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France & French

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284591.  Mon Feb 25, 2008 12:18 pm Reply with quote

A quick Gen Ig:

Q: Who invented Franglais?
F: Miles Kington.
A: Professor René Étiemble, then professor of comparative languages at the Sorbonne.

He coined the word to describe the creeping Americanisation of spoken French; something he wasn’t too keen on: “The French language is a treasure,” he wrote. “To violate it is a crime.”

Much more at:

284599.  Mon Feb 25, 2008 12:23 pm Reply with quote

Q: Where is "Little Britain"?

A: In France. The name Britain originates from the Latin 'Britannia', the 'Great' being introduced to distinguish it from Little Britain, which was the French province later called Bretagne, or Brittany, according to

285166.  Tue Feb 26, 2008 9:14 am Reply with quote

Link to a couple of other questions, one of which has been hereabouts recently:

Q. Where is England?

German: Angeln is a peninsula in Schleswig-Holstein, close to the border between Germany and Denmark.

here and elsewhere


Where is Blighty?

From the Urdu bilayti, meaning foreign, so it's anywhere apart from Pakistan and some of India. And, given that Urdu is one of the most popular minority languages in the UK...

Anyone got Urdu language figures in this country? Can't find it on the government stats site.

285177.  Tue Feb 26, 2008 9:25 am Reply with quote

The Census doesn't ask the question, which is why there are no official figures. Looking for a reputable source as we speak ...

285223.  Tue Feb 26, 2008 10:33 am Reply with quote

Right, this seems to be about the best I can do. The Health Survey for England (1999) asked a sample of NHS users which it identified as not being white what language they spoke. It seems reasonable to me to take NHS users as representative of the population.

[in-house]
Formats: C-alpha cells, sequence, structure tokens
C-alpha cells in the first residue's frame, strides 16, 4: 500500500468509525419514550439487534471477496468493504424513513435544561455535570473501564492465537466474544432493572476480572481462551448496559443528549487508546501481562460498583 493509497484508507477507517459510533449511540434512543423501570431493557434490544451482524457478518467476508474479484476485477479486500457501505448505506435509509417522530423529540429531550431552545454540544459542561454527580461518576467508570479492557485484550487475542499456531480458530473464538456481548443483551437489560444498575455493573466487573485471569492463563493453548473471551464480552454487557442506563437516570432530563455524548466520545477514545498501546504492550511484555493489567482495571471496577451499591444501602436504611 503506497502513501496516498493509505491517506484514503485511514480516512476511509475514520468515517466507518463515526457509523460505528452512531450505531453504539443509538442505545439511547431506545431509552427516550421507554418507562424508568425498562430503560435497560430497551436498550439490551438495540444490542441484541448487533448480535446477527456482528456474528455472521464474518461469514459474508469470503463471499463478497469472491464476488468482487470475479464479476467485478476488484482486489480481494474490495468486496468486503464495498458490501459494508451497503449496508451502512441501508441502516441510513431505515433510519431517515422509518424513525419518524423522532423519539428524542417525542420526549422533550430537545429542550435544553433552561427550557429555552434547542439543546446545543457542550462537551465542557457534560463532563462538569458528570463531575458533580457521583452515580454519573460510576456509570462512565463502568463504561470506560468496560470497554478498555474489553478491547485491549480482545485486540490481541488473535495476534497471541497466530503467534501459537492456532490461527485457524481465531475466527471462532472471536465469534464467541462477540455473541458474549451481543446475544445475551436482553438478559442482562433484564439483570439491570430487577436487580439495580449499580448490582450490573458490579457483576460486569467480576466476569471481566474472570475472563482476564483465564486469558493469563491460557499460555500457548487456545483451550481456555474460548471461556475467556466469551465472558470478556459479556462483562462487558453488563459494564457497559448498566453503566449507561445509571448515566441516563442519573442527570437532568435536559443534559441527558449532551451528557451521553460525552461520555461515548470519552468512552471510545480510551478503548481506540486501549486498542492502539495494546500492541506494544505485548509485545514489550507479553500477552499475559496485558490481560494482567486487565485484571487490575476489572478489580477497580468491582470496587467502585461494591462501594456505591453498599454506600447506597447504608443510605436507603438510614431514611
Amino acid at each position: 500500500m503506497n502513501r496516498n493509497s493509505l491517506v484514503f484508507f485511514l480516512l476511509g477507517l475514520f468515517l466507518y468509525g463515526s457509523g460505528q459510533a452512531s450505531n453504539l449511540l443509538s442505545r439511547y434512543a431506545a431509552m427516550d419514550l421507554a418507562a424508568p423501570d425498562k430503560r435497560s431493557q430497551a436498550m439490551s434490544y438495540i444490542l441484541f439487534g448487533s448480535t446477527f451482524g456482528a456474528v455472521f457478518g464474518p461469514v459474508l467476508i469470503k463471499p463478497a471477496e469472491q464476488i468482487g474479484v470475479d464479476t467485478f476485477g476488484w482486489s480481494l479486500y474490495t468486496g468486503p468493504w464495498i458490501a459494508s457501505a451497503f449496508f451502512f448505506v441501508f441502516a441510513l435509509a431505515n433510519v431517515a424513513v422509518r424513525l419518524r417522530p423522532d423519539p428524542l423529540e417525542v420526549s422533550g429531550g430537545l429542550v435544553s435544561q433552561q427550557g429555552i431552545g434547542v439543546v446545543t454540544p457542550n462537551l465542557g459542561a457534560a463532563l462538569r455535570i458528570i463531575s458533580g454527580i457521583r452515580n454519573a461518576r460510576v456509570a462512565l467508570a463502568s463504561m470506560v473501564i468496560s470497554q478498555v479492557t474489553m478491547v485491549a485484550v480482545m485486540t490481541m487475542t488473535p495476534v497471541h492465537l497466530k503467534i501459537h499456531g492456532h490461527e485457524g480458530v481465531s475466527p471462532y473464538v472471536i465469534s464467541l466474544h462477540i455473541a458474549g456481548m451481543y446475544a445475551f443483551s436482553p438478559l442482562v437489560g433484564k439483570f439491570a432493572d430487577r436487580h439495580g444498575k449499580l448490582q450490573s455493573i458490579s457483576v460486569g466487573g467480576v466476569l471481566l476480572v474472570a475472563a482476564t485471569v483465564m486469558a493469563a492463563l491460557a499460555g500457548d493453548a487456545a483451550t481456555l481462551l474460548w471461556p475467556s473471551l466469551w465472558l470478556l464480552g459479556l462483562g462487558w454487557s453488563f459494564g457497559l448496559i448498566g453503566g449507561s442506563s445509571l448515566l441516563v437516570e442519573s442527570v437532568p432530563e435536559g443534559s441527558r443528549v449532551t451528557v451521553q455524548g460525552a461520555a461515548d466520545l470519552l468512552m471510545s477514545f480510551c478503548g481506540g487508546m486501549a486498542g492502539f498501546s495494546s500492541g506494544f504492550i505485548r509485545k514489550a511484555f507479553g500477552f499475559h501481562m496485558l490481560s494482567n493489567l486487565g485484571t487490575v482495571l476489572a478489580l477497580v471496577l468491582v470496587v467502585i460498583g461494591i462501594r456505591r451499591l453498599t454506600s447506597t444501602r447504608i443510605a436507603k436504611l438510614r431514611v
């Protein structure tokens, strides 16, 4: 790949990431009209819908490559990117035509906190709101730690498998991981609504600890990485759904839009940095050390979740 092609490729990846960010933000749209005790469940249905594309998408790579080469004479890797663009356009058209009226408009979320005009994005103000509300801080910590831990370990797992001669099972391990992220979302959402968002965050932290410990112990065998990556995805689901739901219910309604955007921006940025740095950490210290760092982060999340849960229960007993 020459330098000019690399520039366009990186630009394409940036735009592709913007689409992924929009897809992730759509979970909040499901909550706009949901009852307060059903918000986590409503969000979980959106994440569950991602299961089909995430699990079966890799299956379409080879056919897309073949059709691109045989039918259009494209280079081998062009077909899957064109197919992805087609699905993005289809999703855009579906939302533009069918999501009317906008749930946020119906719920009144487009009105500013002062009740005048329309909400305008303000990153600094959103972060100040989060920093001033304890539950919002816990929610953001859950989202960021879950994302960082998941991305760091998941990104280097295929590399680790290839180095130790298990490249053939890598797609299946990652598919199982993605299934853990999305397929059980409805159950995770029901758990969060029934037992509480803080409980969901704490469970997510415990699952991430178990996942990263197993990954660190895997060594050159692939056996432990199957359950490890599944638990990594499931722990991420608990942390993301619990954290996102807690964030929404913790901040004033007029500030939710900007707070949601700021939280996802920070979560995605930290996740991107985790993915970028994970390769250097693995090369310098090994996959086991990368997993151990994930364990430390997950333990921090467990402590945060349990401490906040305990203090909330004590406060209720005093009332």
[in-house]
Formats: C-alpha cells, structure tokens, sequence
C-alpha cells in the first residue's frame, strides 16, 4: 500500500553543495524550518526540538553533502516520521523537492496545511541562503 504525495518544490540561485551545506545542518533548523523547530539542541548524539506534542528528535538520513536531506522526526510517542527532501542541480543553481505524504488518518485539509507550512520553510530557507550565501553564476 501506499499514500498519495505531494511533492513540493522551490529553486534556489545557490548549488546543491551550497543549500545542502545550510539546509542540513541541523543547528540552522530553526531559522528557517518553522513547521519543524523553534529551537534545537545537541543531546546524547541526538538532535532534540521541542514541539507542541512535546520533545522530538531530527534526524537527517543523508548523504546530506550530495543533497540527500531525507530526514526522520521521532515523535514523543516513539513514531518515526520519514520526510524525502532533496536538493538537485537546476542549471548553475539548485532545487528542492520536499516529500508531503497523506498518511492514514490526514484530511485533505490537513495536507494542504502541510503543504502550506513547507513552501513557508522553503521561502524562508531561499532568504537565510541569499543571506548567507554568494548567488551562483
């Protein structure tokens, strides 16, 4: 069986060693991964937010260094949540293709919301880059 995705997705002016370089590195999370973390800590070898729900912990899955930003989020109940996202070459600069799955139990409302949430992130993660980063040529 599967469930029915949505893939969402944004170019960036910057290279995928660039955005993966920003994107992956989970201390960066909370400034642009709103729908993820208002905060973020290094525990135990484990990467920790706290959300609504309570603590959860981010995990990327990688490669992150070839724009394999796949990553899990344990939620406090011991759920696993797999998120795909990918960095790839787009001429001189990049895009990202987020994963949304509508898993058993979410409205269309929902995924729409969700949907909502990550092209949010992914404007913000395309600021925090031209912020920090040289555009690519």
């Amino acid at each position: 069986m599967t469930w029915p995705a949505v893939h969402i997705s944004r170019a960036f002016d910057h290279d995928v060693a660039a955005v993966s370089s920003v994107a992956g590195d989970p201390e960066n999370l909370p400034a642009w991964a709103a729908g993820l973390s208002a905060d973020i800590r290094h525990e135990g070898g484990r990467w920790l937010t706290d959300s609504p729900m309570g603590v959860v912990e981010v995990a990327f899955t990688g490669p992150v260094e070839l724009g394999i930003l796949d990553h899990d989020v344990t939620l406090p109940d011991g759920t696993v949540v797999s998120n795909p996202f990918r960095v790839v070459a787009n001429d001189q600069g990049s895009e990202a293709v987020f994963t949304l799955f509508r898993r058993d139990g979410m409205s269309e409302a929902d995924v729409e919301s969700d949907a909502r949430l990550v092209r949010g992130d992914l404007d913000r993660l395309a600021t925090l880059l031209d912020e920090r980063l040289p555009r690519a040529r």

55% of those identified as Indian responded that English was their main language, but almost all of these can speak an Asian language as well. Assuming (which I'd consider valid) that the distribution of Asian languages among that 55% is comparable to that among the 45%, then 3/45 of the Indian community speaks Urdu or Hindi (they are essentially the same language).

45% of those identified as Pakistani gave English as their main language. On the same assumption, 20/55 of the Pakistani community speaks Urdu.


Now then, in Census 2001 there were 1,053,411 people in the UK who identified as Indian, and 747,285 who identified as Pakistani. Applying the proportions above to those figures suggests that the number of people in the UK who speak Urdu / Hindi is in the region 300,000 to 350,000.

Check based on a different survey - 11% of London schoolchildren whose first language is not English say that it is Urdu / Hindi. Multiplying up by the population would give around 500,000 Urdu / Hindi speakers in the UK. This is an overestimate simply because London has a greater proportion of non white people than does the UK as a whole.

Therefore, I'd regard that figure of 300,000 to 350,000 as a valid estimate.

285224.  Tue Feb 26, 2008 10:37 am Reply with quote

NB - this is consistent with received wisdom on languages other than English and Welsh spoken in the UK. Punjabi is #1, Polish is by now second, and Gujarati and Urdu / Hindi vie for third. Chinese is next.

285232.  Tue Feb 26, 2008 10:48 am Reply with quote